• search queries Google suggest and that you can see when you type in a word and a letter … and refrain from pressing Enter. For example in Pipedrive’s case “crm h…” gives this list

google autosuggest“Crm (for) healthcare” looks like a solid long tail keyword. On the other hand, “crm hobbies” are two words I’ve never seen next to each other, so it’s either a great or a terrible idea to write content for it.

  • keyword tools like keywordtool.io and Google Keyword Planner
  • words that people search once they’ve hit your site
  • words that people use when they write to your support, comment on your blog, etc.
  • last but not least, brainstorming

Step 2. Estimate search volume

Step 3. Estimate keyword difficulty

I’ve lumped in the next two steps because you can get this data from the same source, at least partially. And this resource is Google’s Keyword Planner.

Now, because Google’s tool only gives you difficulty in Adwords context, I also get keyword difficulty from Moz and calculate a weighed difficulty based on these two sources.

Please note you can export a neat cvs file for all keywords from Keyword Planner in the end that lists search volume as well as keyword difficulty as Adwords team sees it.

Step 4. Assess relevancy, calculate Total Opportunity Score

The final step is the easiest and also the most important. Using any data you have about keyword history and and common sense (invaluable resource!) you add an index of relevancy. You’ll then get something I call Total Opportunity Score for each keyword you have thought of at that stage. 

Here’s a basic Google Spreadsheet template I’m using to do keyword research. Please note that  it can and should include more data fields such as current ranking in search results and the same for your most important competitor(s).

How to apply keyword research

It’s worth pointing out that completing this keyword research exercise doesn’t give you the authoritative answer on what content you should create, and in which order. If your content resources are limited, you’ll want to sense check and manually pick the keywords and topics you want to double down on. This way you can make sure you have a healthy mix of  relevant long tail keywords that can give you an almost guaranteed result within a reasonable time frame and higher volume generic terms that take more time to start ranking for, but can potentially be big home runs.

And finally, keyword research is not a “set and forget” type of things. Rankings and search trends change, new competitors and technologies arrive all the time. I don’t know what the consensus is on how often this should be done but I’d say at least once per year.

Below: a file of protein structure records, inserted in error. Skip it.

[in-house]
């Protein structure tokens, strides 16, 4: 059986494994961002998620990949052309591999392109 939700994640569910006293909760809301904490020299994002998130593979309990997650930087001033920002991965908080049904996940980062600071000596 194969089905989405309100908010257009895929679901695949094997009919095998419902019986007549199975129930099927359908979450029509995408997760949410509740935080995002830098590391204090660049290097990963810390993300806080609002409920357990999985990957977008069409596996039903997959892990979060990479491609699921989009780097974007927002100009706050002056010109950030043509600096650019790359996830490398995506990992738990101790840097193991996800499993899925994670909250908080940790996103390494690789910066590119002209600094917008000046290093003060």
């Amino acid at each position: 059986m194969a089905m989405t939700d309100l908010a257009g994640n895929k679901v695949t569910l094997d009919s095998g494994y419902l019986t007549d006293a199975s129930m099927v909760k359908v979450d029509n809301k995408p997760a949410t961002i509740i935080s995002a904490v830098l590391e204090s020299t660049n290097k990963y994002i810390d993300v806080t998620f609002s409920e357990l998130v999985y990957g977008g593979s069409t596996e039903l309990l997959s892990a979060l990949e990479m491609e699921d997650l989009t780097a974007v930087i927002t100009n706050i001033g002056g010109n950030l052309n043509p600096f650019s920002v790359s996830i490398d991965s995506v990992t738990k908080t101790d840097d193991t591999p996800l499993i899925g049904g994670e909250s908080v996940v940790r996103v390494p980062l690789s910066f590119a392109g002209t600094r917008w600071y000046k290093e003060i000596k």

Happy keyword research. I’ll follow this up with a post about the other thing/process every content marketer should do.

PS. We’re growing our marketing team at Pipedrive (looking for Head of Content/SEO, Director of Performance Marketing, a copywriter, Designer / Creative Director, multimedia/video producer, a “sales whisperer” and a few others) so if you’d like to talk about marketing with me more often, get in touch.

Follow the discussion on Reddit

4 Things That Are Broken with Internet Marketing Today – A Classic Example [Updated 24/2]

Update 24/2 : I got fooled. This post is about a Facebook ad for a nightclub. I kept seeing the ads and I examined the link later – it doesn’t link to Club Hollywood as one would expect but to a shady dating site. I wouldn’t expect meeting the love of your life on that site..

Rest of the post makes sense even with this ad being an example of a scam, not of a social media campaign, so I’m leaving it up.

 

I came across the following Facebook ad some days ago. At first glance, why make a fuss? People come across 3000+ marketing messages every day, there are many worse than this.

Club Hollywood Ad

But at closer look this ad is symptomatic of internet marketing in general. There are four five things fundamentally broken with this ad:

 

1. Bad targeting

Facebook knows my age (mid-30’s), but I haven’t specified things like my hometown and  relationship status. I haven’t “liked” the club’s Page. Surely an ad for a mainstream meat market vaguely in my geographic area, in English, is not a good use of anyone’s ad budget and my Facebook feed.

2. Zero authenticity

You’d think a nightclub would use a photo of a “local beautiful woman” here, perhaps even shot on one of their advertised club nights.

Not quite. When you do an image search on Google with that image you learn it’s someone called Mechelle Montes, and you learn that from a forum where guys with an IQ of a toaster are discussing MILF photos anonymously.

Local Beautiful Woman?

[Addition 24/2: Given the scam context, the photo makes perfect sense]

3. Irrelevant landing pages

If you click through you end up on a generic homepage which is sub-optimal to say the least. A hopeful clicker will find no reference to local singles there.

[Addition 24/2: I am almost sure I clicked through to the landing page when I first noticed the ad but I guess I didn’t. Lesson learned: will click on shady sites more often in the future]

4. Poor grammar

… is poor form, no matter what the language.